Mechanistic link between β barrel assembly and the initiation of autotransporter secretion.

Genetics and Biochemistry Branch, National Institute of Diabetes and Digestive and Kidney Diseases, National Institutes of Health, Bethesda, MD 20892.
Proceedings of the National Academy of Sciences (Impact Factor: 9.81). 03/2013; 110(10):E938-47. DOI: 10.1073/pnas.1219076110
Source: PubMed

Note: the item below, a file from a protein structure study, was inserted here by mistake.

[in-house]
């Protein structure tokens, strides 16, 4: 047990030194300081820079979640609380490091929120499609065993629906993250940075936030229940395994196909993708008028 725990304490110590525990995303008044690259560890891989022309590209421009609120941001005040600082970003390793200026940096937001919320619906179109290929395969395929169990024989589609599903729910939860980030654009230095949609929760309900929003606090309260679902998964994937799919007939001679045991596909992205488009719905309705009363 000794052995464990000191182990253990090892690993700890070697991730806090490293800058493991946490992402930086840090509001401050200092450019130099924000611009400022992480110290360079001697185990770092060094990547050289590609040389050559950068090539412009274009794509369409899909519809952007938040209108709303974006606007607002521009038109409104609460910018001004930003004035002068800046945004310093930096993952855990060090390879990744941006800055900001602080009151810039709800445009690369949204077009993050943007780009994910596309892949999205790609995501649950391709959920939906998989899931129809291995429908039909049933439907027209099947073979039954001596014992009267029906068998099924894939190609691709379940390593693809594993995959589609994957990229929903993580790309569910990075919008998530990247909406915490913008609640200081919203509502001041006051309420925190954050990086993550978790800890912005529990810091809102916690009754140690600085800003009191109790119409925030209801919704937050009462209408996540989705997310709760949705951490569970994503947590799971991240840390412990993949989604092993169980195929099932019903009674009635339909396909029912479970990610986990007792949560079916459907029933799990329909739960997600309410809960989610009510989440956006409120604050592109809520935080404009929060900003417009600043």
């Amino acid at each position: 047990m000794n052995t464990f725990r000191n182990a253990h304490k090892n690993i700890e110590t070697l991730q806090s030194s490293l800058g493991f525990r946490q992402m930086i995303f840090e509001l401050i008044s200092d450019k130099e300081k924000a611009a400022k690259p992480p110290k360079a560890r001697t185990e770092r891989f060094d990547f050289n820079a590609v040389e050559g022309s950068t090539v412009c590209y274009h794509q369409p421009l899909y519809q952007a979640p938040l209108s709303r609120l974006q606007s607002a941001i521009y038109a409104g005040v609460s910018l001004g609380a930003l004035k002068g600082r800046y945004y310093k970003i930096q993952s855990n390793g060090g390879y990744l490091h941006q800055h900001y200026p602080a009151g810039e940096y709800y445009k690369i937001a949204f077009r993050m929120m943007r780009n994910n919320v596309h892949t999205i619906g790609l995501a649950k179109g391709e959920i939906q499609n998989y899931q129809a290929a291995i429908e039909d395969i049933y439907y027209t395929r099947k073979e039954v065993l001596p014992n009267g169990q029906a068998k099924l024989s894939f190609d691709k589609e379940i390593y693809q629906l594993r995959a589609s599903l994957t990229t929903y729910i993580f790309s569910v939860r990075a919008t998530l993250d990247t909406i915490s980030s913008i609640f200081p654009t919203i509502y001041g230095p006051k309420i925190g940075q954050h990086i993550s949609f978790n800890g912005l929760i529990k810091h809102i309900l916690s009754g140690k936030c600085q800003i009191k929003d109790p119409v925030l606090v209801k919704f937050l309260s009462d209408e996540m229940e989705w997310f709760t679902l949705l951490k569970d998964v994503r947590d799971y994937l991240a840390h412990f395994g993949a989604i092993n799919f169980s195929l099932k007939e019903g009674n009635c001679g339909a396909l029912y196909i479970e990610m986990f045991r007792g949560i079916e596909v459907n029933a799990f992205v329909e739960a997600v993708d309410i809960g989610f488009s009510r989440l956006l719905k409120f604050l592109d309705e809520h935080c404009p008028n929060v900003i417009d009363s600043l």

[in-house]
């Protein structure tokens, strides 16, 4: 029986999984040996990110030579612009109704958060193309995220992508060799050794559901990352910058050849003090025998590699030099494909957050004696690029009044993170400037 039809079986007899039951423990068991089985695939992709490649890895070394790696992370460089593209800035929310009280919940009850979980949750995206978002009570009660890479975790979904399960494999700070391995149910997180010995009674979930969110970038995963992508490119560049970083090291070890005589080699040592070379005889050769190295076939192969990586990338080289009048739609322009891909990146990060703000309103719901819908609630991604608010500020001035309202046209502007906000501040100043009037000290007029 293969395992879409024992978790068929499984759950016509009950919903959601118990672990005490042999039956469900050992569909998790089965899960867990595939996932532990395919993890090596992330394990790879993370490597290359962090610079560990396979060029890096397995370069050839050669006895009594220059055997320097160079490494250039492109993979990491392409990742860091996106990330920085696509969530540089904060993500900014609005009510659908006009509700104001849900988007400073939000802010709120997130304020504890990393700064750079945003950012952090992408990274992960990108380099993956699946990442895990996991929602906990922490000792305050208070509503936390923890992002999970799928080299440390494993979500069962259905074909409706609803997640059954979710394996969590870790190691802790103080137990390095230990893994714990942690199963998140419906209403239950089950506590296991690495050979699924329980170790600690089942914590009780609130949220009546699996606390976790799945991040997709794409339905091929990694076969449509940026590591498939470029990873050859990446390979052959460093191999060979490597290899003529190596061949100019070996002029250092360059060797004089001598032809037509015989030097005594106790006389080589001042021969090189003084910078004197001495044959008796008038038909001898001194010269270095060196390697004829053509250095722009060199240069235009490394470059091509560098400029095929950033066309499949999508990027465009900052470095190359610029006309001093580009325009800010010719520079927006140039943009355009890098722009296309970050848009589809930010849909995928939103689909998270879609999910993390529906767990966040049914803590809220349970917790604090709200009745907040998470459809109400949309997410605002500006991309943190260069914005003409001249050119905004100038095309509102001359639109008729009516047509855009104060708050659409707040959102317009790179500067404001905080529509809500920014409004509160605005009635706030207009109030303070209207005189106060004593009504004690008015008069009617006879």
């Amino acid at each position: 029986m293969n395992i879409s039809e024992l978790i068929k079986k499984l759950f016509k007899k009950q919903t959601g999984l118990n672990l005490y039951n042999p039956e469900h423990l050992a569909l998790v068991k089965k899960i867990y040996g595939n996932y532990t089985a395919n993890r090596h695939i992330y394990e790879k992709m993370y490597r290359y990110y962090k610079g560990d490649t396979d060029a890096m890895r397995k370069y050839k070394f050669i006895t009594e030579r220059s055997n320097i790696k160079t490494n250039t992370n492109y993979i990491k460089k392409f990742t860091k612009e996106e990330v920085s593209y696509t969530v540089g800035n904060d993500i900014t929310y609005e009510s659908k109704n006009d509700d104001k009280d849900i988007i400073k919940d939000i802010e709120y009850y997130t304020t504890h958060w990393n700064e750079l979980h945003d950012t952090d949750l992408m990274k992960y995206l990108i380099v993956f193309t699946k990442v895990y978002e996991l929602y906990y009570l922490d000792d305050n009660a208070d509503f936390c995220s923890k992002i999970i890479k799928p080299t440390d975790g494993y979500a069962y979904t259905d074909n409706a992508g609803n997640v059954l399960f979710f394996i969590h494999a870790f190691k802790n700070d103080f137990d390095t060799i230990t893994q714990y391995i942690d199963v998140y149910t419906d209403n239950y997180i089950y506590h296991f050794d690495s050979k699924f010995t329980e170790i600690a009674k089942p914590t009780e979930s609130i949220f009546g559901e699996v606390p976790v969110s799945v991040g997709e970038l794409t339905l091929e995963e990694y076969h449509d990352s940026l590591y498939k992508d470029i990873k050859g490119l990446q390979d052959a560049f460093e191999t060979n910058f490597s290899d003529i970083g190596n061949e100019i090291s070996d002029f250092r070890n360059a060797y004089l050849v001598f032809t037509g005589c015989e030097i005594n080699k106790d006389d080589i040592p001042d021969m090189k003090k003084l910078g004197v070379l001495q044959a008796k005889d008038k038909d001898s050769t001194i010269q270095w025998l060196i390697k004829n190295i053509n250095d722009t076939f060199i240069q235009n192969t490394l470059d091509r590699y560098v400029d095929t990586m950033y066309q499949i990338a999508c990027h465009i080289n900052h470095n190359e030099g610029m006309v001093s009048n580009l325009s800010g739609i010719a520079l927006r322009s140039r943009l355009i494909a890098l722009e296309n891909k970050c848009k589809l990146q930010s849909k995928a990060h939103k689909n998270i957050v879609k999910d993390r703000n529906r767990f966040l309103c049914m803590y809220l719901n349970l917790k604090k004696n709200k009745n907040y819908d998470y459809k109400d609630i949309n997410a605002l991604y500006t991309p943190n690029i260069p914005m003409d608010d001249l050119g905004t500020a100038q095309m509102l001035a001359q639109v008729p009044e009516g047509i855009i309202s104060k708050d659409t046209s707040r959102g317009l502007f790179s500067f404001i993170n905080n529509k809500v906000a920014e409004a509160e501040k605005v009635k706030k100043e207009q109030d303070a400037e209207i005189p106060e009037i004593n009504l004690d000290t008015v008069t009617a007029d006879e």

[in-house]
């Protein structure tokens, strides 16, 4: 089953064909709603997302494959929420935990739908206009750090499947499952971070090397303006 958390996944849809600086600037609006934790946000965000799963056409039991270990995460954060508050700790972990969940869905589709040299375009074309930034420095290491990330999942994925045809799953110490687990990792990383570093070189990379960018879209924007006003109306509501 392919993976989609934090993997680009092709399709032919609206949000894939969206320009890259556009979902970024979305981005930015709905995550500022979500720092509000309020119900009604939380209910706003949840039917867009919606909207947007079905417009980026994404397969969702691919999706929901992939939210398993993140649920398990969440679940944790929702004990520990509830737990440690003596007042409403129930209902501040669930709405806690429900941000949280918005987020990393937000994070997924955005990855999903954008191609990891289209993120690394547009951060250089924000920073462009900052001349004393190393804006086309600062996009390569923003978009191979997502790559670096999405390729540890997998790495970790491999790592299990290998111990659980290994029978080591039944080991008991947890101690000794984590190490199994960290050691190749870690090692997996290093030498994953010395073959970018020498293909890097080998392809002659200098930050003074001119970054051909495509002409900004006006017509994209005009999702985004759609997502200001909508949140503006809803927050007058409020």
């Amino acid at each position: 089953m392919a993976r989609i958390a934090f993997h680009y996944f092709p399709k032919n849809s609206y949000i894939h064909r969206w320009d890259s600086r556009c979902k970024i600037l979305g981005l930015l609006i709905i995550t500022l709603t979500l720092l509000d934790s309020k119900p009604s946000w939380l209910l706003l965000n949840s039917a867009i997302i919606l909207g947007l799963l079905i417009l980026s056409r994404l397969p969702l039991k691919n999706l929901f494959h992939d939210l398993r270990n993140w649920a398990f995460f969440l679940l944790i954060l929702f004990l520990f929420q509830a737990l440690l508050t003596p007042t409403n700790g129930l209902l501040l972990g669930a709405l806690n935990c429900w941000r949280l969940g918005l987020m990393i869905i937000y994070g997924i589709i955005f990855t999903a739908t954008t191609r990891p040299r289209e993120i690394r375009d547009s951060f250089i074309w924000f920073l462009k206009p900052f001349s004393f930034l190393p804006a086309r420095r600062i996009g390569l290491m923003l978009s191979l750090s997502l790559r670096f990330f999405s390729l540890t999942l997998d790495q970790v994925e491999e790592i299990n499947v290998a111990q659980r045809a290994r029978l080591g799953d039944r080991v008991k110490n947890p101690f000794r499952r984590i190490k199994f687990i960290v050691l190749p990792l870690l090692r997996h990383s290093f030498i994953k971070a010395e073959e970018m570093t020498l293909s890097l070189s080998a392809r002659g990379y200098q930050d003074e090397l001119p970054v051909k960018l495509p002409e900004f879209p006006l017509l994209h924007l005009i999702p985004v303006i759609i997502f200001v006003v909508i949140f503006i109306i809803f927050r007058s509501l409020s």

ABSTRACT Autotransporters are bacterial virulence factors that contain an N-terminal extracellular ("passenger") domain and a C-terminal β barrel ("β") domain that anchors the protein to the outer membrane. The β domain is required for passenger domain secretion, but its exact role in autotransporter biogenesis is unclear. Here we describe insights into the function of the β domain that emerged from an analysis of mutations in the Escherichia coli O157:H7 autotransporter EspP. We found that the G1066A and G1081D mutations slightly distort the structure of the β domain and delay the initiation of passenger domain translocation. Site-specific photocrosslinking experiments revealed that the mutations slow the insertion of the β domain into the outer membrane, but do not delay the binding of the β domain to the factor that mediates the insertion reaction (the Bam complex). Our results demonstrate that the β domain does not simply target the passenger domain to the outer membrane, but promotes translocation when it reaches a specific stage of assembly. Furthermore, our results provide evidence that the Bam complex catalyzes the membrane integration of β barrel proteins in a multistep process that can be perturbed by minor structural defects in client proteins.

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